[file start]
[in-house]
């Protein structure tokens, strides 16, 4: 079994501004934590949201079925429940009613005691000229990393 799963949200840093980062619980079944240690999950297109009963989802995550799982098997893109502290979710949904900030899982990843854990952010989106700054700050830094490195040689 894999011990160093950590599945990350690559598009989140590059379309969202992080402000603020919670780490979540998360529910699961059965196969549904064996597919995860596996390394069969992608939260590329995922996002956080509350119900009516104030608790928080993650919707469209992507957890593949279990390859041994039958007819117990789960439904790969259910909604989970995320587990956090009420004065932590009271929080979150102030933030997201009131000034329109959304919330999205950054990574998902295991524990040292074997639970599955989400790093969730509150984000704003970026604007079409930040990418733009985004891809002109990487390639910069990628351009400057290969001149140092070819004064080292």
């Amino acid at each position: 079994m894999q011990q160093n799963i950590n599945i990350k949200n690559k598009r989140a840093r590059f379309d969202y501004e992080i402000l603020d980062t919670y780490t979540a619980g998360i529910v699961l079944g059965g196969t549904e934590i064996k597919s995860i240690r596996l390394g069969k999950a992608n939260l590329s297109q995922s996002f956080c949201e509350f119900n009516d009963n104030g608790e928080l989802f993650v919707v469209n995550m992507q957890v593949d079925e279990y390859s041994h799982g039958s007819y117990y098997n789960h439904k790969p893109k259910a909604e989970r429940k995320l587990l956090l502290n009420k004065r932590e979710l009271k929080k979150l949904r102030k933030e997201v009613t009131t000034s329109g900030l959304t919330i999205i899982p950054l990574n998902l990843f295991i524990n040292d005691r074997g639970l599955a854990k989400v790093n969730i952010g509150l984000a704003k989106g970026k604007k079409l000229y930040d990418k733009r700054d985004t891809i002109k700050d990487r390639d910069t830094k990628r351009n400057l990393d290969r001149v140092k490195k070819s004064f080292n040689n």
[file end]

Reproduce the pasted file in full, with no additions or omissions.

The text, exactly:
[in-house]
């Protein structure tokens, strides 16, 4: 079994501004934590949201079925429940009613005691000229990393 799963949200840093980062619980079944240690999950297109009963989802995550799982098997893109502290979710949904900030899982990843854990952010989106700054700050830094490195040689 894999011990160093950590599945990350690559598009989140590059379309969202992080402000603020919670780490979540998360529910699961059965196969549904064996597919995860596996390394069969992608939260590329995922996002956080509350119900009516104030608790928080993650919707469209992507957890593949279990390859041994039958007819117990789960439904790969259910909604989970995320587990956090009420004065932590009271929080979150102030933030997201009131000034329109959304919330999205950054990574998902295991524990040292074997639970599955989400790093969730509150984000704003970026604007079409930040990418733009985004891809002109990487390639910069990628351009400057290969001149140092070819004064080292």
């Amino acid at each position: 079994m894999q011990q160093n799963i950590n599945i990350k949200n690559k598009r989140a840093r590059f379309d969202y501004e992080i402000l603020d980062t919670y780490t979540a619980g998360i529910v699961l079944g059965g196969t549904e934590i064996k597919s995860i240690r596996l390394g069969k999950a992608n939260l590329s297109q995922s996002f956080c949201e509350f119900n009516d009963n104030g608790e928080l989802f993650v919707v469209n995550m992507q957890v593949d079925e279990y390859s041994h799982g039958s007819y117990y098997n789960h439904k790969p893109k259910a909604e989970r429940k995320l587990l956090l502290n009420k004065r932590e979710l009271k929080k979150l949904r102030k933030e997201v009613t009131t000034s329109g900030l959304t919330i999205i899982p950054l990574n998902l990843f295991i524990n040292d005691r074997g639970l599955a854990k989400v790093n969730i952010g509150l984000a704003k989106g970026k604007k079409l000229y930040d990418k733009r700054d985004t891809i002109k700050d990487r390639d910069t830094k990628r351009n400057l990393d290969r001149v140092k490195k070819s004064f080292n040689n």